Designer Kathryn Sproul whose projects include working with director Nigel Jamieson on the outdoor orchestral and performance spectacle Flamma Flamma for the 1998 Adelaide Festival, described the designer as visual dramaturg, “a scenographer who writes the stage space creating a text, articulating one beyond language.” Also keeping to the fore the challenge of communication, she claimed that designers are often not called on to sufficiently verbalise, that there isn’t an established language for them to deal with directors and little time to reflect. Sproul emphasised the role of the designer in testing the validity of the directors’ intuitive ideas, of playing provisional audience. Sound artist and designer Lawrence Harvey spoke about the power of sound, describing himself as a creative mediator in other people’s work but also in his own, which he graphically described and where he has to “step back from himself.” When working for NYID (Not Yet It’s Difficult), his aim is to create an acoustic set entailing the spatial and temporal dimensions of sound. What Harvey wants to hear from collaborators is “not the sound you want but the feeling you want to achieve…If you want to fetishise the text you don’t need a designer.”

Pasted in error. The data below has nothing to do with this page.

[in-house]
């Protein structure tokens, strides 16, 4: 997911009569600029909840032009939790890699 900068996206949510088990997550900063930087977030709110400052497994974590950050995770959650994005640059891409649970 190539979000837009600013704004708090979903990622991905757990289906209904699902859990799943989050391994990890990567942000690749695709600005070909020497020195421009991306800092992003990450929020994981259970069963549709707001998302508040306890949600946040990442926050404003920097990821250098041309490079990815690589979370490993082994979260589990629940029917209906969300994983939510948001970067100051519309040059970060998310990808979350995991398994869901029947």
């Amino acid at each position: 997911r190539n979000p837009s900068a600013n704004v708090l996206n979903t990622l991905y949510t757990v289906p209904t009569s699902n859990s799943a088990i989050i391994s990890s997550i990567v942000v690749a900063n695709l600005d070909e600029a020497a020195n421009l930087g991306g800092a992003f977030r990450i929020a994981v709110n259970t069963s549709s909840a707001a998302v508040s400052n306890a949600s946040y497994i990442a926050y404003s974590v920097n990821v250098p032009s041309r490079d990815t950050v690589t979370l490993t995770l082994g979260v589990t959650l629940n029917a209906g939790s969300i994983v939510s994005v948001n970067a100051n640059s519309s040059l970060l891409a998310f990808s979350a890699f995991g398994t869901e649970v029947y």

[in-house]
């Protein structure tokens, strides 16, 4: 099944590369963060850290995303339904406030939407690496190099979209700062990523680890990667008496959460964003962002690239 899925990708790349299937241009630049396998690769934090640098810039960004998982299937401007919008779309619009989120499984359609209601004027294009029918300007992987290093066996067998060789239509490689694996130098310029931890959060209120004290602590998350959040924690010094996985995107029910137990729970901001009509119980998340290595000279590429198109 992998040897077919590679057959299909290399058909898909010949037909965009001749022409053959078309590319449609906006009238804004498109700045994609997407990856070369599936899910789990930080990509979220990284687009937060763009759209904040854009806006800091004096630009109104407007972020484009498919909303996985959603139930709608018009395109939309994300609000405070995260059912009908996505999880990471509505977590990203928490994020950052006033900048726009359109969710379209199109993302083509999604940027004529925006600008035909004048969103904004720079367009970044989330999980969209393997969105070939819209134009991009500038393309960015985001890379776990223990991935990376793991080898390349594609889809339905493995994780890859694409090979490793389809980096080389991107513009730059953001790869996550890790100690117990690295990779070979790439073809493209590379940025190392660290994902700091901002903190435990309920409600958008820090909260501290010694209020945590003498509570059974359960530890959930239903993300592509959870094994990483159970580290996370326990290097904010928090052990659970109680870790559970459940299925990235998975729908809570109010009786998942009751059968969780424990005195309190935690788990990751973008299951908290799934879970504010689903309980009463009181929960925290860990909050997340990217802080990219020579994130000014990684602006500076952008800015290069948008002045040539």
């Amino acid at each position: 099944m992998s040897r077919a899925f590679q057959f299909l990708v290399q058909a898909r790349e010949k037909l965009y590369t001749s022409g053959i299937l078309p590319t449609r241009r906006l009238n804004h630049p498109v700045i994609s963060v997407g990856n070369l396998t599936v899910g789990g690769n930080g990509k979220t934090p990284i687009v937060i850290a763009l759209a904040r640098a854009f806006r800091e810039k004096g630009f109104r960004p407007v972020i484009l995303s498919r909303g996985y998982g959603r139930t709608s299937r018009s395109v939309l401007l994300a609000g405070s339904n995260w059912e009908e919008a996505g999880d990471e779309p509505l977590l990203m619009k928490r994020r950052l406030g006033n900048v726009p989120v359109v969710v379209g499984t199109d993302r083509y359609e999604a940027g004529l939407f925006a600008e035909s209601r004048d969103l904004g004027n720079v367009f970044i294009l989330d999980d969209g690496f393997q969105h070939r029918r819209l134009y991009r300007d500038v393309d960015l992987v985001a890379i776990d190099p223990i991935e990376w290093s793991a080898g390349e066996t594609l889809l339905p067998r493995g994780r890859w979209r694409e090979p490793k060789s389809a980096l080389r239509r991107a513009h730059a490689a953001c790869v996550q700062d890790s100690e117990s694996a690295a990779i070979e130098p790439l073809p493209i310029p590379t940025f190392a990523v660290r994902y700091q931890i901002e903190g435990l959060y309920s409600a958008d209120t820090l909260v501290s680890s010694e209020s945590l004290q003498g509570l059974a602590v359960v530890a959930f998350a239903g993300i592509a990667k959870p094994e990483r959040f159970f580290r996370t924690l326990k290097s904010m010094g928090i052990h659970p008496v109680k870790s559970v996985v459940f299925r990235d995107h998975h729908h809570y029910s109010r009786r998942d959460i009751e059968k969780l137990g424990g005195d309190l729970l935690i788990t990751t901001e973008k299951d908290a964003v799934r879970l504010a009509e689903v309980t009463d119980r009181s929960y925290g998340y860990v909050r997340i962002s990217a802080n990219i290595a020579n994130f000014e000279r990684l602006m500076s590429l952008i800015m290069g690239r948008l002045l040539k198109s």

In the discussion that followed it was agreed that if in fact the various designers play a dramaturgical role then, as these artists were insisting, we need to know how to listen to and talk to them; we all have to expand our vocabularies (to speak of design, sound, light); and the artists need to be employed much earlier in the creative process than they currently are. Perhaps, mused Paul Jackson, a work could be initiated from a lighting idea. Laurence Harvey reinforced the notion of the weave: “Inherent…are a whole lot of ways that images will move, ways that the environment will respond to a whole lot of input from the actions. As a sound designer, I have not only to respond to the visual information in front of me but also the data information that comes back to the environment that I’ve been working on to deliver the sound design.”